The politics of hope : privilege, despair and political theology
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Situated within feminist Christian Realism, this article looks at what political theology is and its relevance to International Relations. Hope is a central theme to political theology, underpinning the necessity to be witness to and to work against oppressive structures. Simply put, hope is the desire to make life better. For Christians, this hope stems from a belief in resurrection of Christ and the faith that such redemption is offered to all of humanity. Hope, however, is not limited to Christianity and, therefore, Christian theology. Thus, taking an intersectional approach, the article looks for similarities in how hope is articulated in three personal narratives: theologian Jürgen Moltmann, UK Muslim advocate Asim Qureshi, and Black Lives Matter co-founder Patrisse Khan-Cullors. Across all three personal narratives, the need for hope begins in a place of despair, signalling a need to recognize that hope and privilege are in tension with one another. Feminist Christian Realism acknowledges and embraces this tension, recognizing that hope cannot function if the pain, oppression and harm caused by privilege are erased or minimized.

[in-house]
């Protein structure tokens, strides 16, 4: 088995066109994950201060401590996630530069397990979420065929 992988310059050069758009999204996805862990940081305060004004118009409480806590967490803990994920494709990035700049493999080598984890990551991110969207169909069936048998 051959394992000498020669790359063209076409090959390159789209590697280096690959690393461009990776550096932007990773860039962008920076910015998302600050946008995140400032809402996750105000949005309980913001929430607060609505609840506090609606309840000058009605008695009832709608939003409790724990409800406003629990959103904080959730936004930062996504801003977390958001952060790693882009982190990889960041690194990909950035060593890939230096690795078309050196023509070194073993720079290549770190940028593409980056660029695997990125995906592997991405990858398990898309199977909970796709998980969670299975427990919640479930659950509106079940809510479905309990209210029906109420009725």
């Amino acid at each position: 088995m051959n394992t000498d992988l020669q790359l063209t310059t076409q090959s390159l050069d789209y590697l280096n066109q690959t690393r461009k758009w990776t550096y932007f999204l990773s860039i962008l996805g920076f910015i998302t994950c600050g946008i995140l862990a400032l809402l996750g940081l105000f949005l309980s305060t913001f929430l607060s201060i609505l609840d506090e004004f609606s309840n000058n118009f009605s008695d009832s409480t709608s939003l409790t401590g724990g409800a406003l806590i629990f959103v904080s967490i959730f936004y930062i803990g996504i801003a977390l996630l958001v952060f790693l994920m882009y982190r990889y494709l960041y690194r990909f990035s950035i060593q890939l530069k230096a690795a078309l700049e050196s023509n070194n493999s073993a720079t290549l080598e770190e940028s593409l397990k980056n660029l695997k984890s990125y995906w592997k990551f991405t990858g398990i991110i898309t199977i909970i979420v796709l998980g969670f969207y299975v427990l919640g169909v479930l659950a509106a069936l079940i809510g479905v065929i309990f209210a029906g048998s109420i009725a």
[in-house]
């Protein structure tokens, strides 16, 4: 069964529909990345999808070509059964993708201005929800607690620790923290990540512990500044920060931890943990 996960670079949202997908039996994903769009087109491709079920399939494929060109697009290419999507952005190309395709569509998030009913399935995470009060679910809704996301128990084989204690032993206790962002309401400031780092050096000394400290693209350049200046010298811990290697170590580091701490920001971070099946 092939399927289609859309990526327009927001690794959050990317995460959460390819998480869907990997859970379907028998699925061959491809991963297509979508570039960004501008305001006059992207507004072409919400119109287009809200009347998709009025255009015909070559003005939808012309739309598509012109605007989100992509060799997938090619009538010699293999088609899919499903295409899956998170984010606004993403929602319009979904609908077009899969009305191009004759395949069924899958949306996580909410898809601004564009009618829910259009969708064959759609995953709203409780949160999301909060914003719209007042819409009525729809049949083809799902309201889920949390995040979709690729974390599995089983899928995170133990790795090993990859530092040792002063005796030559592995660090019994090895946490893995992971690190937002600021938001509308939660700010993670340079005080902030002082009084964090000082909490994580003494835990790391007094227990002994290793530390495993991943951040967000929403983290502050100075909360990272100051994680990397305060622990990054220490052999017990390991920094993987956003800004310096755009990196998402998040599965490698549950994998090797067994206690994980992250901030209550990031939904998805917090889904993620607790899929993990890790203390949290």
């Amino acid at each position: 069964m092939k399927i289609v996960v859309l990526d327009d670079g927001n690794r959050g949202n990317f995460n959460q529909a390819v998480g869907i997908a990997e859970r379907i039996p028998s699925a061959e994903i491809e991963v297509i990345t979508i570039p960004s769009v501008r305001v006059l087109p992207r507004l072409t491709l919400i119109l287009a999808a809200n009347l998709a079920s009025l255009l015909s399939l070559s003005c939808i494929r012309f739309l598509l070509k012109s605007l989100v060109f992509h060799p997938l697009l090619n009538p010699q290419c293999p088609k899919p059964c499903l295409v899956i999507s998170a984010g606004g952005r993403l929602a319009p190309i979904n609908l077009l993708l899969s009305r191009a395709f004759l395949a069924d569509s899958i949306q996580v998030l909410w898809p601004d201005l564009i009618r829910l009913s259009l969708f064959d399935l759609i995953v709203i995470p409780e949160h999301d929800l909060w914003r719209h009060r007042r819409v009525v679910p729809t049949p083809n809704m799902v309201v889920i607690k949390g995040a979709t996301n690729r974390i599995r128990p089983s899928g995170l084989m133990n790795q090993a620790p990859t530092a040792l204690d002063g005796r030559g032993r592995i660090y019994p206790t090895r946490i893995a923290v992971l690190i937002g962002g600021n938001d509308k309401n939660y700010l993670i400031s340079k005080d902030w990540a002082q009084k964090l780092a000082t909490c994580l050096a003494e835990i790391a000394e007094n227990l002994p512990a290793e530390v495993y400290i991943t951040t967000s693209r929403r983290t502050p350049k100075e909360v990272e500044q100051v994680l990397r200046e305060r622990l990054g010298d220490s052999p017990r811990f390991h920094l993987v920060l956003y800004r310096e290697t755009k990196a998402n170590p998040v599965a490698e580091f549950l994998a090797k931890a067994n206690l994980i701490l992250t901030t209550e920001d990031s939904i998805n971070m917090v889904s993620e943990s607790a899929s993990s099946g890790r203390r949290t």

Gentry , C E 2020 , ' The politics of hope : privilege, despair and political theology ' , International Affairs , vol. 96 , no. 2 , pp. 365-382 . https://doi.org/10.1093/ia/iiaa011
Copyright © The Author(s) 2020. Published by Oxford University Press on behalf of The Royal Institute of International Affairs. All rights reserved. This work has been made available online in accordance with publisher policies or with permission. Permission for further reuse of this content should be sought from the publisher or the rights holder. This is the author created accepted manuscript following peer review and may differ slightly from the final published version. The final published version of this work is available at https://doi.org/10.1093/ia/iiaa011
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